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Lending Briefing: The digital lending fintechs attracting capital in a down market

  • Funding is down across the fintech sectors compared to last year, with less capital going to big segments like payments, baking, and lending.
  • We are taking a look at some of the digital lending fintechs that still secured financing in this past quarter, in spite of the down market.
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Lending Briefing: The digital lending fintechs attracting capital in a down market

In a down market, who's still attracting capital?

Fintech funding is down considerably – the numbers have started to come in, and they’re pretty bad. 

Globally, fintech startups raised $21.5 billion in Q2 2022, 32% less than a year ago according to Dealroom. They reported that the banking, insurtech, mortgages and lending sectors were the most affected, with funding at half of last year’s. 

Similar figures can be found at CB Insights, which revealed that fintech funding is at its lowest level since 2020 on a quarterly basis. Some of the most active fintech investors are more reserved this year, with top VC firms Sequoia and Tiger Global participating in 36% fewer investments in Q2 compared to the prior quarter.

Some of last year’s fintech darlings are now struggling, with investments in the neo brokers/trading and BNPL sectors down almost 80% in Q2 2022 versus last year’s average.

But at the other end of the spectrum, revenue-based financing is gaining momentum, attracting nearly half a billion dollars from VCs this past quarter, according to Dealroom. Most of this was from UK fintech Bloom raising $300 million in a Series A, which will fuel its vision to become ‘Europe’s leading provider of capital to digital entrepreneurs’.  A similar initiative in India, GetVantage, also secured financing.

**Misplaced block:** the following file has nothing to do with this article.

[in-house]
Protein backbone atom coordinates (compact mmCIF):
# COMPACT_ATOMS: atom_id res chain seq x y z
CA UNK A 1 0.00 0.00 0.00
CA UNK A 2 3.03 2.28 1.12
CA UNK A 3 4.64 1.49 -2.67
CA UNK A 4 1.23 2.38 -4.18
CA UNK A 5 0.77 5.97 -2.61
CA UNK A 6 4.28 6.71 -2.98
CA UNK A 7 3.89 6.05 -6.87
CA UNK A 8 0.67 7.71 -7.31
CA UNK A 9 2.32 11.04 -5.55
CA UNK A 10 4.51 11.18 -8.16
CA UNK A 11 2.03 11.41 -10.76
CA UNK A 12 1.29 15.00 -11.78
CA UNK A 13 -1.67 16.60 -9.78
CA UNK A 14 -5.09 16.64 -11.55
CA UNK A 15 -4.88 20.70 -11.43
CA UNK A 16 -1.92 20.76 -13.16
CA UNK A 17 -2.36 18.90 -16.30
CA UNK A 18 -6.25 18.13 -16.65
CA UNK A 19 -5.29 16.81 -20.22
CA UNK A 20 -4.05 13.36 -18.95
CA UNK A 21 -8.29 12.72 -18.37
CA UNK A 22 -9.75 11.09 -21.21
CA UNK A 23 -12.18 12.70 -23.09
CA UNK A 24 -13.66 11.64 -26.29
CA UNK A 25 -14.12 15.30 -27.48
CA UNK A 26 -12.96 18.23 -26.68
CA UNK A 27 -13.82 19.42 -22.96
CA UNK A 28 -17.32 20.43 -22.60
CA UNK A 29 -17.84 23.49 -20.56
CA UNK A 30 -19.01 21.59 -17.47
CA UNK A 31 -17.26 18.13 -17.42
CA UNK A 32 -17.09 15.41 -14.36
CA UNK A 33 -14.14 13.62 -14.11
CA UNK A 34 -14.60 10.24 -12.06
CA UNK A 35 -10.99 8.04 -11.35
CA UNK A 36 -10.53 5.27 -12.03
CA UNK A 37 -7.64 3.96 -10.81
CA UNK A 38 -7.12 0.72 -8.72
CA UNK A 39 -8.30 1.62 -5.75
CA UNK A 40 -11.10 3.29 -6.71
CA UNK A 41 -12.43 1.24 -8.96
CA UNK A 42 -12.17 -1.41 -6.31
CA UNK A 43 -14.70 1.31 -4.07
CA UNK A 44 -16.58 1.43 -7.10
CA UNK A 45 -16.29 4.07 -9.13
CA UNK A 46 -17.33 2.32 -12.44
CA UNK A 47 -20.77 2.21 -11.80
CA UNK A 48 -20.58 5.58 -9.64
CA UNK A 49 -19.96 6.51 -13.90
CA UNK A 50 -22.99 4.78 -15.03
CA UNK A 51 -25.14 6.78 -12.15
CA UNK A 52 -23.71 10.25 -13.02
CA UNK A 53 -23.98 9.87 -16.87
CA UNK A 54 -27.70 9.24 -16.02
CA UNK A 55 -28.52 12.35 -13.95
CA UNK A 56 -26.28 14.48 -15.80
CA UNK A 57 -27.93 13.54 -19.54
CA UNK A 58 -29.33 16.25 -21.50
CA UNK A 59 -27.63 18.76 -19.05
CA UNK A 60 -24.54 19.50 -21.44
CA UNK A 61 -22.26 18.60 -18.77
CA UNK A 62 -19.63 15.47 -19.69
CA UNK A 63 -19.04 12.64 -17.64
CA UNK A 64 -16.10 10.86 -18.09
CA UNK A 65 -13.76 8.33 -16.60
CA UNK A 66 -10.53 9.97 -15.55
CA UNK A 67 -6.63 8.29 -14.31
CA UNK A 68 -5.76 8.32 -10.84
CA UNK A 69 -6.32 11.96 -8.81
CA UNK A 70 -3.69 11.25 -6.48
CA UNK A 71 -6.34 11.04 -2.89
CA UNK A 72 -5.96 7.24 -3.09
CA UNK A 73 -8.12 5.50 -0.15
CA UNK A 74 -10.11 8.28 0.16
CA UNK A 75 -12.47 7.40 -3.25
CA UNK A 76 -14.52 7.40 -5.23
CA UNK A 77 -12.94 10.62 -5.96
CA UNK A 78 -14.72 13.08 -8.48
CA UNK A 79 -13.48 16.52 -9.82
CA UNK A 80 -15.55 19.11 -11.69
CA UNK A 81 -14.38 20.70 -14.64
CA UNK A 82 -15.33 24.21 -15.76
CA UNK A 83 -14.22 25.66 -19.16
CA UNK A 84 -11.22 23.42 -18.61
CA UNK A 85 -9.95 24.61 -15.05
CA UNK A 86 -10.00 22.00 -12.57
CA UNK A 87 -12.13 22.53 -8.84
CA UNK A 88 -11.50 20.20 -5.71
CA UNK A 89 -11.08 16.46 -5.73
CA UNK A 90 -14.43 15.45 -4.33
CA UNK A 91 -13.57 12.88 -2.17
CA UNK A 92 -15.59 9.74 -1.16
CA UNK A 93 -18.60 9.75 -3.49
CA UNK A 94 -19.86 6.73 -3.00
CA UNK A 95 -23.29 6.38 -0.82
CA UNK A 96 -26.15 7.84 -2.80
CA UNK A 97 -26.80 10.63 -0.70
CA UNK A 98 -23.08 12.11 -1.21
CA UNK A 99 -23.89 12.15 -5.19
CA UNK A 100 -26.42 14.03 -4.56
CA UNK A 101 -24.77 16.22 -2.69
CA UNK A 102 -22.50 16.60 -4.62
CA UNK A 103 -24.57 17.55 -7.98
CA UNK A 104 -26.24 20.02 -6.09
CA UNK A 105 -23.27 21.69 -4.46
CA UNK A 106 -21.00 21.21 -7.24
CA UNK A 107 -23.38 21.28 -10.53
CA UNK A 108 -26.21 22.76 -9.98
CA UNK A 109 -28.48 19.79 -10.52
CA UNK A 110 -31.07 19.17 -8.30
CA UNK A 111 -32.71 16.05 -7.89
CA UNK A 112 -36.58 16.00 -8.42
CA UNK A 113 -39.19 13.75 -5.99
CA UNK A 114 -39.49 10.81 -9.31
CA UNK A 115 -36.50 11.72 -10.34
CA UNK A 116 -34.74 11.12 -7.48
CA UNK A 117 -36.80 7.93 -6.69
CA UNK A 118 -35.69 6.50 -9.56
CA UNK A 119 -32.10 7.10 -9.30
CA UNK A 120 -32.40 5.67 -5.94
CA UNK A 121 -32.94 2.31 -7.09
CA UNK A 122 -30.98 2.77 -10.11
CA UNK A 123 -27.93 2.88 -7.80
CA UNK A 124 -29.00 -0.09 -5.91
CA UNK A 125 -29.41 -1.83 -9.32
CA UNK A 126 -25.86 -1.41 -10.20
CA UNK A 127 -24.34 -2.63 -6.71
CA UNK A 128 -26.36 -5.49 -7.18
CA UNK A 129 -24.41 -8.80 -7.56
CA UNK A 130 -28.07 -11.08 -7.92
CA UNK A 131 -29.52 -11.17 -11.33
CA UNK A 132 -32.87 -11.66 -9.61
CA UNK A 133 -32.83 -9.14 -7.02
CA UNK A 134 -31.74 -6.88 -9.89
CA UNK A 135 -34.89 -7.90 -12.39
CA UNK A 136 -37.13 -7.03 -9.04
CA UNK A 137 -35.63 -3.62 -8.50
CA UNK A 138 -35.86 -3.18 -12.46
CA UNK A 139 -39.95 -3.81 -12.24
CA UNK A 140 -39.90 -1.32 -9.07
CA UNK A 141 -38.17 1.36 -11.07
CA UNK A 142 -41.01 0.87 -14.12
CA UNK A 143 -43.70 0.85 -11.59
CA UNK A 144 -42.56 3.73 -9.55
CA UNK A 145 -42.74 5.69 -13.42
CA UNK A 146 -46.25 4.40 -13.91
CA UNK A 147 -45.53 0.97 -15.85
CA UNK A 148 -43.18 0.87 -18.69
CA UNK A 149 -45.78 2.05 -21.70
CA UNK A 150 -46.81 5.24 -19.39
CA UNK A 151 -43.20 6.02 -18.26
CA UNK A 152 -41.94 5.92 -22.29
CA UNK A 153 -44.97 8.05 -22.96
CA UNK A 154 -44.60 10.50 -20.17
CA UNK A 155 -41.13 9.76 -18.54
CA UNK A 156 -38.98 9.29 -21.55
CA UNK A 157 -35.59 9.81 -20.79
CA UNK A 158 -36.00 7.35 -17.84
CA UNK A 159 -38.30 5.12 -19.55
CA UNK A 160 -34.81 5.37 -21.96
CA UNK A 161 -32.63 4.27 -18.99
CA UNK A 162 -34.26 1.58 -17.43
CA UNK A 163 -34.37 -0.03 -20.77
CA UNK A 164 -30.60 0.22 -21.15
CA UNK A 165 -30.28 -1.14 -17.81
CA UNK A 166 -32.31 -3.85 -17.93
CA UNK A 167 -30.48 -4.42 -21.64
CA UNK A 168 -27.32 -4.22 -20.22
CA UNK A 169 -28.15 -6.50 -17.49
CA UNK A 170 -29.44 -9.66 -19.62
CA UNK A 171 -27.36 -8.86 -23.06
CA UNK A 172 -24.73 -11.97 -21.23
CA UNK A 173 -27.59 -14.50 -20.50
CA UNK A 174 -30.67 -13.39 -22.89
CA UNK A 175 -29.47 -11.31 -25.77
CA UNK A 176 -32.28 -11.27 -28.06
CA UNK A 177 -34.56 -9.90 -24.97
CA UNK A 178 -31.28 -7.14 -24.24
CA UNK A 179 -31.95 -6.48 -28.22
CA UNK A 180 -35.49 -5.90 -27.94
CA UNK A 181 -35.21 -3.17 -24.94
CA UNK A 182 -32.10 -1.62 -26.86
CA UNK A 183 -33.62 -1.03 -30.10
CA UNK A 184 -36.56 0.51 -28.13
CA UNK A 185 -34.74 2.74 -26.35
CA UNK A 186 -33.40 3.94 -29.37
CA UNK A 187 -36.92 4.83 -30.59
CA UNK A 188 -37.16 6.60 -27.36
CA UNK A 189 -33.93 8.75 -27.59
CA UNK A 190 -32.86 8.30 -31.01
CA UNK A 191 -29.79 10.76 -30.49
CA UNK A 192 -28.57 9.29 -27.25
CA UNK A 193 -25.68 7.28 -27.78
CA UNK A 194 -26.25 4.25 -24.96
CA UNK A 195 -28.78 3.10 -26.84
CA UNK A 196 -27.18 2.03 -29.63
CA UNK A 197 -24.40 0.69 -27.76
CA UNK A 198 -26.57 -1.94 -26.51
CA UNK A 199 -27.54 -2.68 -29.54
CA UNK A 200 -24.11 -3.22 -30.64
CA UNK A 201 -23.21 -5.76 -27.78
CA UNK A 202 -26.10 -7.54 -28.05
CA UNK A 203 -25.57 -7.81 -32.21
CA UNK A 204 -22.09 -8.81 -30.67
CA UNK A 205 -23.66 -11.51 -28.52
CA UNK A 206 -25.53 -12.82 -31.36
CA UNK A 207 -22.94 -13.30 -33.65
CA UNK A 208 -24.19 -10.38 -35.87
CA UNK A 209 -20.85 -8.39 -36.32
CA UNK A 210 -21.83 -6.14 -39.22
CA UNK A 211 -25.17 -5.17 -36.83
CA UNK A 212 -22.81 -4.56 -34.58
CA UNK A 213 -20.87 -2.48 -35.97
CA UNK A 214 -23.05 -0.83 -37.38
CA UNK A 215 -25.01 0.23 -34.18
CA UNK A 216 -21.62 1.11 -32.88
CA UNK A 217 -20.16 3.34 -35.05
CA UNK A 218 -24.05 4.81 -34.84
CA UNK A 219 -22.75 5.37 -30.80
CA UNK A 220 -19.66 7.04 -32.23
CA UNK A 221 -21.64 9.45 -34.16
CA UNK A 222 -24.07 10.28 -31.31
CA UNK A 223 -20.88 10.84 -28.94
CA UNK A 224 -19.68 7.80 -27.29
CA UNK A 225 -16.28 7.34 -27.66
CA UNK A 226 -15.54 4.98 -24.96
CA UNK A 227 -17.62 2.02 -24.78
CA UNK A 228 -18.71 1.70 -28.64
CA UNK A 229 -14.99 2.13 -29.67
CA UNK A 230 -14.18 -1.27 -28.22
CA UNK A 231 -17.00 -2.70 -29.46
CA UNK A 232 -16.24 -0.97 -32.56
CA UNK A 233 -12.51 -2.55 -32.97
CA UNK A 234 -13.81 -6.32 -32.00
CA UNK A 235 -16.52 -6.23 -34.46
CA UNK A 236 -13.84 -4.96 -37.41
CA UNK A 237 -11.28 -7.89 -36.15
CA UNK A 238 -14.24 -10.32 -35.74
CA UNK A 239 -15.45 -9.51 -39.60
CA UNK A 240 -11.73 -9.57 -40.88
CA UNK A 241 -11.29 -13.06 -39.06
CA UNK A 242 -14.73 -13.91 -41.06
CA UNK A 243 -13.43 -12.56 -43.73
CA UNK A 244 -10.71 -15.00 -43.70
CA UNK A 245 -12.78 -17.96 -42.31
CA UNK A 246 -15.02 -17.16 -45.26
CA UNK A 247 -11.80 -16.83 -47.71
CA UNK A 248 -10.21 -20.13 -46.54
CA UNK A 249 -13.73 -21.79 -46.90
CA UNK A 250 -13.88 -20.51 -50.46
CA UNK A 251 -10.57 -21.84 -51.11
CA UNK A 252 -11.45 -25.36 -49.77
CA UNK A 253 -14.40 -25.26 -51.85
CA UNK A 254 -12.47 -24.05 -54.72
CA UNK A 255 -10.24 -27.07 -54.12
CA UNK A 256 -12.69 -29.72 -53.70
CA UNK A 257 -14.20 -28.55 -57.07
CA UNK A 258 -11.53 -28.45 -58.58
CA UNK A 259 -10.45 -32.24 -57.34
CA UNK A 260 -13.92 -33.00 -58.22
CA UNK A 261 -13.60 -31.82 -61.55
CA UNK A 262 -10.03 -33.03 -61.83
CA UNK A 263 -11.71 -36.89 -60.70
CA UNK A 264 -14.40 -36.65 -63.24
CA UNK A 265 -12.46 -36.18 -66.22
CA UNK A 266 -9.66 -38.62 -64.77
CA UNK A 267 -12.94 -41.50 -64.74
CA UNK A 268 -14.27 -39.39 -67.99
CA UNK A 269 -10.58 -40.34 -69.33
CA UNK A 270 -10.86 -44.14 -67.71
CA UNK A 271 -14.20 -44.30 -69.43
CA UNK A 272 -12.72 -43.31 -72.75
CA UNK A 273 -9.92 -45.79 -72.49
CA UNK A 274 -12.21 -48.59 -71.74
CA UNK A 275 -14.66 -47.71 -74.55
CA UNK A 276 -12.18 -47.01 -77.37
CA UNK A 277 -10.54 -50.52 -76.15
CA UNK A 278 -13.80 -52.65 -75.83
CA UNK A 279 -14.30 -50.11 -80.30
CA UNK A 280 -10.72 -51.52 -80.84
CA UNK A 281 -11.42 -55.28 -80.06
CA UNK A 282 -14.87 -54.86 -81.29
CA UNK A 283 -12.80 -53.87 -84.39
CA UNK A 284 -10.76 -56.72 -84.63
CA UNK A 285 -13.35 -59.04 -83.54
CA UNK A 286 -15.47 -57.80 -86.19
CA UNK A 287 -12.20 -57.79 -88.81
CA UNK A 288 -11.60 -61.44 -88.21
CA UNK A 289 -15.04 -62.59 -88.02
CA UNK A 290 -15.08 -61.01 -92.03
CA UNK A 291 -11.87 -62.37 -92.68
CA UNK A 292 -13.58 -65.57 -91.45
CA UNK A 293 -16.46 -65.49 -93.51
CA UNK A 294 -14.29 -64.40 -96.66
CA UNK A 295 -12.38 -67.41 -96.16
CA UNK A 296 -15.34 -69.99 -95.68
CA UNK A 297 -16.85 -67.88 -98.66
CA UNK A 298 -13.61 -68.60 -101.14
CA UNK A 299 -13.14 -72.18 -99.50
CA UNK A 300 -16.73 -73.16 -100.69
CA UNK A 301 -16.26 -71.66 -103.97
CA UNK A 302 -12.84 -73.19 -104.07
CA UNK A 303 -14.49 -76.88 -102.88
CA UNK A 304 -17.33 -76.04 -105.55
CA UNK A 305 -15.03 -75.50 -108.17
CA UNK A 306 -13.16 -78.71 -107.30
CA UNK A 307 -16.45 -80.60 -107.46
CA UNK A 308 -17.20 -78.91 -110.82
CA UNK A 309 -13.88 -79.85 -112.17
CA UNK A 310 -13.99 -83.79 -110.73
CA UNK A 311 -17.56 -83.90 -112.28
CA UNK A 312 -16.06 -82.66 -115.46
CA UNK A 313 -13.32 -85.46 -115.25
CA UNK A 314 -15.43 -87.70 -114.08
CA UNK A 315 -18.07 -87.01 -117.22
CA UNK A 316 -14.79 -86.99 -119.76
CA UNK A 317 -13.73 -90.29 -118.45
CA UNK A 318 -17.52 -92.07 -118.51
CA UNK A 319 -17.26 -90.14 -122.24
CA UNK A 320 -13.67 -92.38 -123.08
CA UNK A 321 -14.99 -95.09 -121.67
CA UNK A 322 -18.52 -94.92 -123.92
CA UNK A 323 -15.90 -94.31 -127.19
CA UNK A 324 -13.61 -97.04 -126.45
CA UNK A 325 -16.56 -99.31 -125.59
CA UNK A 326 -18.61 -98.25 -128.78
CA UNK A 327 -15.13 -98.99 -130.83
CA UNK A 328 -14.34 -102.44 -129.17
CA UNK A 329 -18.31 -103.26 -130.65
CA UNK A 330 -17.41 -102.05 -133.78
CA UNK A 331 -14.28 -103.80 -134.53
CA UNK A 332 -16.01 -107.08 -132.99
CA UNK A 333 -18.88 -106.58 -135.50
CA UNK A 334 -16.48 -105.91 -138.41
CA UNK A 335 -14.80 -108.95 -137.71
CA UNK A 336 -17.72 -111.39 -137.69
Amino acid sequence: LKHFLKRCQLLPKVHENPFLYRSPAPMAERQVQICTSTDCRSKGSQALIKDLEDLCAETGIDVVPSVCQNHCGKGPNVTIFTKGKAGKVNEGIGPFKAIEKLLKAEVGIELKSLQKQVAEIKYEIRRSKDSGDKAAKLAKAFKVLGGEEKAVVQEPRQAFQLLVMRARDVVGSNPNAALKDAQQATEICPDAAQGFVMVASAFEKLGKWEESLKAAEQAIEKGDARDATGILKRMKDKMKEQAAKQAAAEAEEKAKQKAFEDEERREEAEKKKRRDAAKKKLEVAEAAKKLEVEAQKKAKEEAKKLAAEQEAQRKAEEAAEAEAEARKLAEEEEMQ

Who’s getting capital?

Looking at sectors, banking and lending tech attracted the most capital, followed very closely by crypto. The US was still the largest and most active region with regards to the number of financings and deal volumes, followed by the UK and India, according to FT Partners

But who is still getting capital from investors now that last year’s frenzy has been firmly put to rest? In the digital lending space, some of the quarter’s largest deals happened in the US, naturally, and we’re taking a quick peek to see what investors continued to place their bets on. 

Home equity – Point

  • Real estate fintech platform offering financing solutions for homeowners and homebuyers
  • Allows homeowners to sell equity in their homes, getting a lump sum payment in exchange for a share in the future appreciation of the home
  • Raised $115 million in a Series C funding round led by WestCap Group

Auto lending/refinancing – Caribou

  • Aims to help people with their auto loans, refinancing over $1.5 billion in debt 
  • Closed a $115 million Series C round that brought its valuation to $1.1 billion, hitting unicorn status 
  • The company grew from 40 employees pre-pandemic to nearly 500 employees this year

Commercial real estate financing marketplace – Lev 

  • Lev wants to build an end-to-end digital commercial real estate financing marketplace, enabling more efficient transactions
  • The platform originated nearly $1 billion in loans last year, ten times more than in 2020, according to reports 
  • Raised $70 million in a Series B, bringing its total equity funding to $110 million, led by Cross River Digital Ventures and Parker89

Outside of the US, India was quite present in the top ten with Kissht and Leap Finance securing $80 million and $75 million, respectively. 

Brazil’s favorite solar panel financing fintech Solfacil also secured another $100 million in a Series C led by QED Investors, after getting an $160 million capital injection less than a year ago.

Quote of the week 

“We’re going to see that banks are more open to real life cash flow underwriting, as opposed to spreading last year’s financials and expecting next year to be the same. Seems like next year has not been the same for a couple years now. Maybe we should just accept that.”

  • Dan O’Malley, CEO of Numerated 

What we’re reading 

Banks used to provide relief from inflation. Now they profit big

As fintechs stumble, traditional banks will try to win back SMBs 

PayPal, king of the small business lenders

Why a tiny credit union sued Apple over unfair tap-to-pay rule

Citigroup enlists black-owned banks in rare $1.2 billion loan deal

What we’re writing

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